LONDON--Brian Burke doesn't have to be in Afghanistan today.
Heck, there's undoubtedly hardcore Maple Leaf fans who probably think he shouldn't be, but instead should be at home manning the phones and getting ready to knock on Brad Richards' front door on Friday when the NHL free agent season opens.
Instead, the Leaf president and general manager is with our Canadian troops in Kandahar, and that's where he'll be when Richards and other unrestricted free agents officially become available looking to make themselves extraordinary rich, or richer.
That Burke will be overseas spending time with Canadian men and women serving for anything but personal wealth, well, that's a intriguing contrast.
Burke was asked some time ago if he would be part of a group visiting Kandahar Airfield in the final days of the Canadian military withdrawal to visit with the troops as many Canadians have done in recent years. Even when he realized the trip would overlap July 1st, he agreed to go anyway. He just believes in this stuff, believes in supporting the Canadian military in all its efforts even though he is an American citizen, believes you can't just talk about supporting the troops but have to make actual concrete efforts to do so.
Indeed, he also travelled to Afghanistan in March, 2010, just weeks after the death of his 21-year-old son, Brendan, in a tragic car accident.
This won't be the first time Burke hasn't not been at his Toronto office when free agency opened. Two years ago, he was in Sweden on a clandestine mission to try and sign the Sedin twins for the Leafs. When Vancouver GM Mike Gillis beat him to the punch, Burke stayed on anyway, did some work on getting free agent goalie Jonas Gustavsson signed, all the while staying in touch with his right hand man Dave Nonis, who signed UFA defencemen Mike Komisarek and Francois Beauchemin, along with enforcer Colton Orr.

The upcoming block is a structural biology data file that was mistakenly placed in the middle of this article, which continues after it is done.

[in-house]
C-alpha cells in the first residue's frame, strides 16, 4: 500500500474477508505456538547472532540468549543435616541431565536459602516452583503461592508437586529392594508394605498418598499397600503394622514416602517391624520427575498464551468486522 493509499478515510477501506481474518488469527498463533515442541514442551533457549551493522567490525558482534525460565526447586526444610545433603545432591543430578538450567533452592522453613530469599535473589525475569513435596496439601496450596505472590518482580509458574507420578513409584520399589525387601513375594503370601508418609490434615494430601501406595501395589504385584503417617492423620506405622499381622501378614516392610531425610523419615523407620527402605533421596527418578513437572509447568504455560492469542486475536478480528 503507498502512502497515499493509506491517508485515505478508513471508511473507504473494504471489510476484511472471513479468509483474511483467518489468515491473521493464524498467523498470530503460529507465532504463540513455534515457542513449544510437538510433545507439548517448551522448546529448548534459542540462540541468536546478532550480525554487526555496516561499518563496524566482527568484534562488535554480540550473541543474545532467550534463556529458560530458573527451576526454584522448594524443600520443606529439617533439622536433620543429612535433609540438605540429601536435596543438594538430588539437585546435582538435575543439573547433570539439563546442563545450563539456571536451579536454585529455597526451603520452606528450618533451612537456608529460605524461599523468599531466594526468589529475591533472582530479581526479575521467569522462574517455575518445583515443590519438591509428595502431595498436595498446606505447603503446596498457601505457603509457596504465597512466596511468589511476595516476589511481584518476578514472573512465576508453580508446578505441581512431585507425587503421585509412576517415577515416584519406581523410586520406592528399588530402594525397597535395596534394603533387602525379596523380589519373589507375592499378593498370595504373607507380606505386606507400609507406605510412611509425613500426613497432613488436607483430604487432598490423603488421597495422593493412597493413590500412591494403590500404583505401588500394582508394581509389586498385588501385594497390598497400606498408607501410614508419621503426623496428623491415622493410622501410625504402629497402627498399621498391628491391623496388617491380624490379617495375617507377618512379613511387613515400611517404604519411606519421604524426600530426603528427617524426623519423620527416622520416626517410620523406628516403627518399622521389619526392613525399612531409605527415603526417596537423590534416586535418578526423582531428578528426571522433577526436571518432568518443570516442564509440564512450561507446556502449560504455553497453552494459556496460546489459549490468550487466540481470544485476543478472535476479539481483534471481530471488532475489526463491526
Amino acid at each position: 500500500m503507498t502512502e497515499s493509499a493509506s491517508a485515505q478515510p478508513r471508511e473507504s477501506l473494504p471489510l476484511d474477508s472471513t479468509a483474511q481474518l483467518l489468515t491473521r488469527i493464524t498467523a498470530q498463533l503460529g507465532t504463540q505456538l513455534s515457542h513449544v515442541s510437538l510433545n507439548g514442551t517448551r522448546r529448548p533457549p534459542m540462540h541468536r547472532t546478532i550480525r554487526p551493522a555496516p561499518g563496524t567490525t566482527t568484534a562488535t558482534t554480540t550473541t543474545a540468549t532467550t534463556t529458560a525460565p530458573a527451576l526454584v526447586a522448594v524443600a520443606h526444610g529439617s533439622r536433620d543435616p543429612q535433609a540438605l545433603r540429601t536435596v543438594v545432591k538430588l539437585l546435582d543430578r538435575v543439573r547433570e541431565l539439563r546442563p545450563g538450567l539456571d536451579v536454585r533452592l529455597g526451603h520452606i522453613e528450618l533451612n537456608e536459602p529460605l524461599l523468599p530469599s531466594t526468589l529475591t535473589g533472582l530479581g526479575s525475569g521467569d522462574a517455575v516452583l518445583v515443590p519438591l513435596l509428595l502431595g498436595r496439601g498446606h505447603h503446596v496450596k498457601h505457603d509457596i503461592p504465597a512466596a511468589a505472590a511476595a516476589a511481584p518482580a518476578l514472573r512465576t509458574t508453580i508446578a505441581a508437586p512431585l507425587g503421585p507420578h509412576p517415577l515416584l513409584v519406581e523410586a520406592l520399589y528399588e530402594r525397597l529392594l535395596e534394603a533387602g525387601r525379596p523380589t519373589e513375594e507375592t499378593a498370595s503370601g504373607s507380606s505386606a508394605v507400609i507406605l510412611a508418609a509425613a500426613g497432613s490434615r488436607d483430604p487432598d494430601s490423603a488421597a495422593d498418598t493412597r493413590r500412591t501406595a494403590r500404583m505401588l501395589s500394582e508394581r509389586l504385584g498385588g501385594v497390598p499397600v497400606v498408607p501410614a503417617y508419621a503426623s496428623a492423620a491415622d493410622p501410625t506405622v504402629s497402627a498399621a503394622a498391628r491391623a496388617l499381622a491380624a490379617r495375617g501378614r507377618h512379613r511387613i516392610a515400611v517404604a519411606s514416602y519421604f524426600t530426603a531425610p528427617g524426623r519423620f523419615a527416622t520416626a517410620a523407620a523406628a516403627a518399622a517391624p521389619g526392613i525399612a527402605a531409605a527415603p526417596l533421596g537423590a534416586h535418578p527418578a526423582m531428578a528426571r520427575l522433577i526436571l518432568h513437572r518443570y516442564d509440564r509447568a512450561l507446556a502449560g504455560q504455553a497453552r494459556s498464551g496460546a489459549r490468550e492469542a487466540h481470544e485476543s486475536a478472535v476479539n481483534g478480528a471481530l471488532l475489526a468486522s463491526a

With email, Skype and other communication devices and techniques making it so much easier to communicate from anywhere around the world. It's not like Burke will be out of touch, or won't be available to make tough decisions.
It's also part of the reason he has so much depth and experience in the Leaf front office. Nonis has more responsibilities than most assistant GMs, while Dave Poulin, Claude Loiselle and newly hired Rick Dudley will all be part of the team's decision-making process on deadline day while staying in touch with Burke in Kandahar. It will be Nonis making the direct pitch to Richards, Christian Ehrhoff, Max Talbot and whatever free agents the Leafs try to sign.
Burke's "war room," meanwhile, will be in an actual combat zone in what remains one of the world's most dangerous countries, a country that has claimed the lives of more than 150 members of the Canadian military during our country's mission there.
So good for the Leaf hockey boss. Conn Smythe, founder of the Leafs and an officer in the Canadian military who served in both world wars, certainly established this tradition with the hockey club long ago.
It's not like Burke's on vacation, or golfing at a resort. He's supporting the Canadian military in a meaningful way at a critical and still dangerous time, still able to do his job and make multi-millon dollar decisions while doing an important job on behalf of Canadians.
Could be that some free agent on Friday might think it would be cool to play for a GM with those kind of ideals.